Skip to main content

To learn more about Triangle CERSI, join our mailing list for future communications.

To learn more about Triangle CERSI, join our mailing list for future communications.

To learn more about Triangle CERSI, join our mailing list for future communications.

To learn more about Triangle CERSI, join our mailing list for future communications.

To learn more about Triangle CERSI, join our mailing list for future communications.

To learn more about Triangle CERSI, join our mailing list for future communications.

Triangle 004: Characterization of the impact of xylazine and dexmedetomidine: binding profile, addictive behaviors, physiology, and wound development

Research

Characterization of the impact of xylazine and dexmedetomidine: pharmacological profile, addictive behaviors, and physiological effects, including wound development

CERSI P.I.s and Collaborators
Zoe McElligott, PhD (UNC); Joyce Besheer, PhD (UNC); Leon Coleman, MD, PhD (UNC); Nabarun Dasgupta, PhD, MPH (UNC); Brian Krumm, PhD (UNC); Kate Reissner, PhD (UNC); Bryan Roth, MD, PhD (UNC)

FDA SMEs and Collaborators
Neil B. Varshneya, PhD, MBA; Chad Reissig, PhD; Dominic Chiapperino, PhD; Silvia Calderon, PhD; Marta Sokolowska, PhD

The unregulated drug supply is an ever-changing chemical landscape with novel additives that are often unknown to both the end users, as well as clinicians and public health officials. 

One such compound, xylazine, is now detected in the unregulated drug supply at alarming levels. In addition, there remain concerns that xylazine in combination with fentanyl leads to increased drowsiness, increased respiratory distress, and the development of difficult to treat wounds. Researchers and medical professionals currently do not know how xylazine contributes to addictive behaviors and other physiological problems; thus, the principle aim of this research ultimately will determine how xylazine influences fentanyl-related behaviors and physiology. Dexmedetomidine, a closely related FDA‑approved drug (in medical settings), which is emerging as another adulterant to fentanyl, will also be investigated for its effects compared to xylazine.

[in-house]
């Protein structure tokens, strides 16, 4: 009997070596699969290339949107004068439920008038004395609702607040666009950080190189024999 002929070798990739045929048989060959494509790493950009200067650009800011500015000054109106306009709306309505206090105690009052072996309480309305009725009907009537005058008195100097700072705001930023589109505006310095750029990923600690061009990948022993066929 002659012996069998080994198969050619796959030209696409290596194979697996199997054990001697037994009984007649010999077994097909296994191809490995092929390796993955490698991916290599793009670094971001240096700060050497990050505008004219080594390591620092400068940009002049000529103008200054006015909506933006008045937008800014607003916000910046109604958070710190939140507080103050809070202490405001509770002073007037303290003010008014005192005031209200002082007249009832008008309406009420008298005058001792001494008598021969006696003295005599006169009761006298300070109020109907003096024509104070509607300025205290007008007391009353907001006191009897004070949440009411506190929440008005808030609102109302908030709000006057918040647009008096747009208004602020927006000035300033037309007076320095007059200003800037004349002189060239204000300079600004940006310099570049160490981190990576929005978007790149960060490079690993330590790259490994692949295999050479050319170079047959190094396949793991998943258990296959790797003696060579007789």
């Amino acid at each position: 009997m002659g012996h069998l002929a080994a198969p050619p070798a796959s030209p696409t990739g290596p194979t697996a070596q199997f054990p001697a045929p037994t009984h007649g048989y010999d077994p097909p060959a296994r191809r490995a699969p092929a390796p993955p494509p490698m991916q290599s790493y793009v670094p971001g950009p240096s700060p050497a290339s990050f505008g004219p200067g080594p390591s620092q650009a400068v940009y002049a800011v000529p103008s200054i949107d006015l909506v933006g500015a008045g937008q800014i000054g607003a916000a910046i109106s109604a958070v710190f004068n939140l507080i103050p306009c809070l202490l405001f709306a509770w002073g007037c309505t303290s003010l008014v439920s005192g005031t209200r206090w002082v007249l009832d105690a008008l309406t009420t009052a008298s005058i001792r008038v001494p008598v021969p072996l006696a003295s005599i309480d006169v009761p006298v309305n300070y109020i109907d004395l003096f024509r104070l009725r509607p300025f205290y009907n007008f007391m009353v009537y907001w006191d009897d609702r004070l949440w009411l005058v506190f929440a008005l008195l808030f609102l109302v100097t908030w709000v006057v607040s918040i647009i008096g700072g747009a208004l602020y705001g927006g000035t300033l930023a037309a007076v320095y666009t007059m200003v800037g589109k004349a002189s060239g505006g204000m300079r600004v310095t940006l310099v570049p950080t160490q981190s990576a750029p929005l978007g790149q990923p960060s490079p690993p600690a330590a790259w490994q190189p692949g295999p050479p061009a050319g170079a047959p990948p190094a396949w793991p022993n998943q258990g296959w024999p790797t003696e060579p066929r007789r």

Project Description and Goals

This project uses pharmacological approaches including cellular assays and modeling to examine how xylazine and dexmedetomidine impact physiological functions. This multifaceted study will examine how these drugs interact with receptors in the body, how they affect brain function, and how they influence fentanyl’s effects. The effects of xylazine on the physical dependence and withdrawal syndrome associated with fentanyl are currently unknown. Data will be collected from cellular assays, behavioral tests, analysis of respiration, and analysis of skin wound development (thought to be associated with the combined use of fentanyl and xylazine in humans) and healing of skin tissue. Investigators plan to present data from this project at scientific conferences and publish findings in peer-reviewed journals.

How does this project fit into the FDA's Regulatory Science Framework?

This project aims to invigorate public health preparedness and response by addressing substance use and misuse.

PI in the news: Dr. Nabarun Dasgupta

See how Triangle CERSI's Dr. Nabarun Dasgupta is making an impact through regulatory science.